Functionalist Interpretation of Religion

The Functionalist approach on the role of Religion

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The Functionalist View to Religion

  • Religion is an integral part of society, which when operational can help bring about COLLECTIVE CONSCIOUS.
  • A conservative force promotes social harmony, social integration and social solidarity through the reinforcement of the value consensus.
  • Provides a sense of social identity and security, integrating individuals into social groups and the culture of their society.
  • Maintains solidarity.
  • Religion is seen as a social institution to keep stability within society.
  • Reduces anxiety and tension.
  • Provides a source of meaning and purpose to life.
  • Provides culture basis for social norms and values.
  • Builds a moral community and protects individuals from loss of meaning.
  • Makes sense of/gives meaning to suffering and disaster.
  • Is a source of socialisation and social control - promoting learning of and conformity to social values.
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His research points to things being sacred - these things appear ordinary to the people in that society. For example "life" as this is because religion has given society a collective consciousness. He believed that social order and stability could only exist if people were integrated into society by a value consensus. He saw religion as an important element in achieving this, by providing a set of beliefs and practices, which united people together. He argued that all societies divided the world into the "sacred" and the "profane".

Religion also supports individual adaptations: if an individual changes course in life or if an individual has a change forced upon them by following a religion they should be able to adapt to their new situation e.g. being sent to prison.


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Durkheim - Collective Consciousness and Solidarity

His findings are based on his research of aboriginal society where they worship certain objects e.g. The Totem.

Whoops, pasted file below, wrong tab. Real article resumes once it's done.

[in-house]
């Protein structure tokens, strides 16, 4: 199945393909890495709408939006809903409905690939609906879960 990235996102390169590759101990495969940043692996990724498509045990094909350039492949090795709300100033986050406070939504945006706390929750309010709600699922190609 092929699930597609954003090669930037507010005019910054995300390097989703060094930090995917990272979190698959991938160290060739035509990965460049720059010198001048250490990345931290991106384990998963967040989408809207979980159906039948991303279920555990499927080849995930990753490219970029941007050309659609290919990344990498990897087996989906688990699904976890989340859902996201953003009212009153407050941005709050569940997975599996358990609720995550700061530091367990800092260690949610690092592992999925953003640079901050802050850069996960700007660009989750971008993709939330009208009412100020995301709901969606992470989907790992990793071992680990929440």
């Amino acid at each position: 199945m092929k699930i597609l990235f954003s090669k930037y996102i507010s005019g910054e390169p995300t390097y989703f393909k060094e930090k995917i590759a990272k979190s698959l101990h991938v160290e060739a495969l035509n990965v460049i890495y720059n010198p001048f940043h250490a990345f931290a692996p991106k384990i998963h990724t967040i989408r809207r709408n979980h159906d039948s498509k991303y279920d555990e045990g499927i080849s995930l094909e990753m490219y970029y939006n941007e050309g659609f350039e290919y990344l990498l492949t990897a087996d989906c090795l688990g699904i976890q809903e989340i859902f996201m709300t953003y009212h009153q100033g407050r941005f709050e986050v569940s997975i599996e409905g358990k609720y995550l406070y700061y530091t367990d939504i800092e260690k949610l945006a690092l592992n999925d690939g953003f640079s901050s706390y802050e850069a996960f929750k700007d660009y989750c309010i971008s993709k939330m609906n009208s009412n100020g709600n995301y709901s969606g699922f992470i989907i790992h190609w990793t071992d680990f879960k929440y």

Without this, a society cannot survive. Regular actions of collective worship and shared ritual play a crucial role in ensuring societies survival. The societies members are repeatedly re-affirming their support for their shared values and beliefs.

In his study of aboriginal society he identified the strength of the Totem, which served to bring the tribe together. He identified two aspects of religious beliefs:

  • Sacred - holy and spiritual 
  • Profane - nonspiritual and non religious

He argued that people set aside things that they see as sacred whether it is people, objects or symbols. These icons bring society together with all individuals identifying similar sacred symbols. 

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Malinowski and Parsons


Like Durkheim, Malinowski saw religion as reinforcing social norms and values and promoting social solidarity. However, Malinowski also saw religion as providing explanations for events that were hard to explain and security in the face of uncertainty. Religion fulfills a need for emotional security and relieves situations of emotional stress, which threaten social stability and solidarity. Religion can provide a source of comfort, explanation and meaning to individuals when faced by crisis. 


He emphasizes the role of religion in providing and underpinning the core values of any culture and the social norms, which regulate people's behaviour. 

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Functions of religion in society

  • Socialisation: Religion socialises its members into value consensus through the institutions of both family and school in the early years.
  • By encouraging collective worship and beliefs: Religion brings about social solidarity.
  • Preventing anomie: It prevents a state of normalessness when society breaks down and there are no set norms and values, society becomes confused and it may lead to conflict e.g. war in Iraq.
  • Helps us to come to terms with life: Changing events e.g. rites of passage
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Religion as a conservative force

  • Builds a collective consciousness.
  • Powerful leaders can enforce conformity to traditional religious rules and practices.
  • Reflecting ruling class ideology and protecting position of the privileged.
  • Explaining and justifying inequality.
  • Presenting suffering as God's will, or a challenging test of faith, which means people are less likely to question or change their circumstances.
  • Defence of traditional values and forms of behaviour. 
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